This article has been updated.

Roberta Kaplan, who chairs the Time’s Up board and in 2017 co-founded the Time’s Up Legal Defense Fund to support survivors of sexual harassment and assault, resigned from the organization on Monday as criticism mounted over her role advising New York’s embattled governor, Andrew Cuomo, and his staff in their effort to discredit one of his accusers. 

An independent New York attorney general report released last week found that Cuomo, a Democrat, sexually harassed 11 women and retaliated against at least one for telling her story. The report states that Kaplan reviewed the draft of a letter disparaging the accuser and suggested changes. 

“We hold ourselves accountable. The events of the last week have made it clear that our process should be evaluated and we intend to do just that,” the Time’s Up board and president Tina Tchen said in a statement.

Time’s Up and the Time’s Up Legal Defense Fund are separate but related entities. Kaplan was the board chair of Time’s Up and a co-founder of its legal defense fund, which is housed at the National Women’s Law Center.

“We are counting on our sisters and allies not to lose sight of the broader work and let a man’s treachery be overshadowed in any way. We do not ask for a pass, we ask for perspective,” the statement read. 

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Kaplan, via her law firm Kaplan Hecker & Fink, is representing a former top Cuomo aide, Melissa DeRosa, who resigned Sunday night. DeRosa played an integral role in Cuomo’s attempts to counter sexual harassment allegations against him, including from a former staffer, Lindsey Boylan, who in December 2020 publicly accused the governor.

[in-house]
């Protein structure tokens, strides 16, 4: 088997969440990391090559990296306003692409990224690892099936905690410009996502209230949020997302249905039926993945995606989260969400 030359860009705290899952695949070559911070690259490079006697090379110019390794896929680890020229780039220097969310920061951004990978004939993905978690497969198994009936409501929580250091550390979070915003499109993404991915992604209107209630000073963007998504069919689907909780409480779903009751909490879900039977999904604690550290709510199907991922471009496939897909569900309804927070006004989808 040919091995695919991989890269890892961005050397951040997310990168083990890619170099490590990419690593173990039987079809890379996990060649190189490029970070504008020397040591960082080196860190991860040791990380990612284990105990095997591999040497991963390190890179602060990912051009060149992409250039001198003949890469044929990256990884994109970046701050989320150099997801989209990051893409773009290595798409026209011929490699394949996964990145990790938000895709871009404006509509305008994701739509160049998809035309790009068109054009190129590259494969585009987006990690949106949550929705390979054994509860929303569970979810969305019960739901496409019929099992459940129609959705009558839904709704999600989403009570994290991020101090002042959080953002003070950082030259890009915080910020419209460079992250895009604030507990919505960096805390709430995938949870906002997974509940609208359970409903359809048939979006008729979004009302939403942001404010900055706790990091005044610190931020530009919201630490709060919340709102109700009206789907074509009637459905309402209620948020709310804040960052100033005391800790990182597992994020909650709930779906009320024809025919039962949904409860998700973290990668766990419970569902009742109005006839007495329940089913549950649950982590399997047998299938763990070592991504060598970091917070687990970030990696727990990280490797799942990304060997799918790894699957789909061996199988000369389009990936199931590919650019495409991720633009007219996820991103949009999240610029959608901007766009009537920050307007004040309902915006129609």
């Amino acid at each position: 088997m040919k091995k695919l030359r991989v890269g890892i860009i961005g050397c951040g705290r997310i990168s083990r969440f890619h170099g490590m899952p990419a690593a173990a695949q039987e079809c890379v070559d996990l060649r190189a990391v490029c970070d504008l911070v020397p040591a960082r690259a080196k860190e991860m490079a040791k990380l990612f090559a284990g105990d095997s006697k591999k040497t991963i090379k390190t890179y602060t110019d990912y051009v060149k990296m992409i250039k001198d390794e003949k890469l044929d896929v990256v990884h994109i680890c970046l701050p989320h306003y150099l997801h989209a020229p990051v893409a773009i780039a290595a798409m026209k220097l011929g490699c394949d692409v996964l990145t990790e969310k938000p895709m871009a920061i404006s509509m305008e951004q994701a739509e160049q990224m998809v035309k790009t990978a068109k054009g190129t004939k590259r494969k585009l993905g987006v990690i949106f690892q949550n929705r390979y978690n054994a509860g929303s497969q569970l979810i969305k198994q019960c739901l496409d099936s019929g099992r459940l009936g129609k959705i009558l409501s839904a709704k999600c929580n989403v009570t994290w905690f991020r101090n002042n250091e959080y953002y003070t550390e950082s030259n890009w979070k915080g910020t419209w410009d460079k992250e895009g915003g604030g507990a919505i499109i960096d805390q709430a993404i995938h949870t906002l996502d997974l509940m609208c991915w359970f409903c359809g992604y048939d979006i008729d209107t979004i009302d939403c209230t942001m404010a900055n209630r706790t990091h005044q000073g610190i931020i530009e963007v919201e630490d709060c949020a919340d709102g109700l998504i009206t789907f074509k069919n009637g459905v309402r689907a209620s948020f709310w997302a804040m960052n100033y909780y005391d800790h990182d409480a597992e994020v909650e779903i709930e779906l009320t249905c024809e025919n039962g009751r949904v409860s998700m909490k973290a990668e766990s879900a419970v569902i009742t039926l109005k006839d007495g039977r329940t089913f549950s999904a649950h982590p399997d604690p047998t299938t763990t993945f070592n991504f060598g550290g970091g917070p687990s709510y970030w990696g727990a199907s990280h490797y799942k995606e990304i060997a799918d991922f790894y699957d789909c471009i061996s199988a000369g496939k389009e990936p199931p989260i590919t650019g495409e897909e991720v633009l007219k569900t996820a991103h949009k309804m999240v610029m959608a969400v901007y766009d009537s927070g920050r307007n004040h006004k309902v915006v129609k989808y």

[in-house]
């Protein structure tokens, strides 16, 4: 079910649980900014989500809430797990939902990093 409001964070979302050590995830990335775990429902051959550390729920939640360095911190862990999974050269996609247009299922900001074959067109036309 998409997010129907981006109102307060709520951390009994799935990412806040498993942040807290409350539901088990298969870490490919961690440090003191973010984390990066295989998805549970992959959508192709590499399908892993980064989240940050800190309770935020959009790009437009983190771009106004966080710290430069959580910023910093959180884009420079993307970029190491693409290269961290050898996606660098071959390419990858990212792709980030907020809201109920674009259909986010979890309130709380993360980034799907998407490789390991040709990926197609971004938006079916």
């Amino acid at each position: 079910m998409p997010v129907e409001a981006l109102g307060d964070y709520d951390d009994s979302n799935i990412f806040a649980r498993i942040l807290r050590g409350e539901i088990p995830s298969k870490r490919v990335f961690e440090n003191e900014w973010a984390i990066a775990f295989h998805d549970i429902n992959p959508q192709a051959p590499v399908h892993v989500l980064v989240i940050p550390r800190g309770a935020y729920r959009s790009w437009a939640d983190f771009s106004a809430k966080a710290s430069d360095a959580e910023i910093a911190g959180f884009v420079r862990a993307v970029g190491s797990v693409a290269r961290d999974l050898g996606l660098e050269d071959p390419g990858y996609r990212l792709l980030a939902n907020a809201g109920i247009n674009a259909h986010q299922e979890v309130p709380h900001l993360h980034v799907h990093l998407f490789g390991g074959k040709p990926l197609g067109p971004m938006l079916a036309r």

The report found that current and former Cuomo aides  “engaged in a flurry of communication” to protect the governor, including leaking Boylan’s private personnel file to the media and drafting a letter or op-ed that impugned her credibility. DeRosa testified that Kaplan read the letter and suggested changes that did not disparage Boylan. DeRosa also testified that Kaplan read a copy of the letter to Tchen. Tchen told the Washington Post last week that she did not remember the particulars of their conversation, but “you cannot make any  attempt to attack or discredit a person who has come forward with allegations.” Both she and Kaplan have since called for Cuomo’s resignation.

In a resignation letter obtained by the New York Times, Kaplan said that she continues to represent DeRosa. “As a result, I cannot offer the degree of transparency about my firm’s matters now being demanded, as that would be contrary to my responsibilities as a lawyer,” Kaplan wrote. “I therefore reluctantly come to the conclusion that an active law practice is no longer compatible with serving on the Board at Time’s Up at this time and I hereby resign.”

Kaplan did not respond to an email seeking comment on her resignation. 

In an open letter on Monday to Time’s Up leaders, a group of nearly 50 individuals, including some of the organization’s former staff members and clients of the Times Up Legal Defense Fund, said they “believe TIME’S UP is failing the survivor community.” Some of them signed by name and others chose to identify by descriptions.

They suggested eight steps Time’s Up could take to repair harm done, including conducting a full inquiry of the extent to which the organization’s leaders and figureheads have assisted or advised potential perpetrators of sexual harassment and assault, as well as publishing a detailed breakdown of the groups’ finances.

“TIME’S UP has abandoned the very people it was supposed to champion,” the group wrote.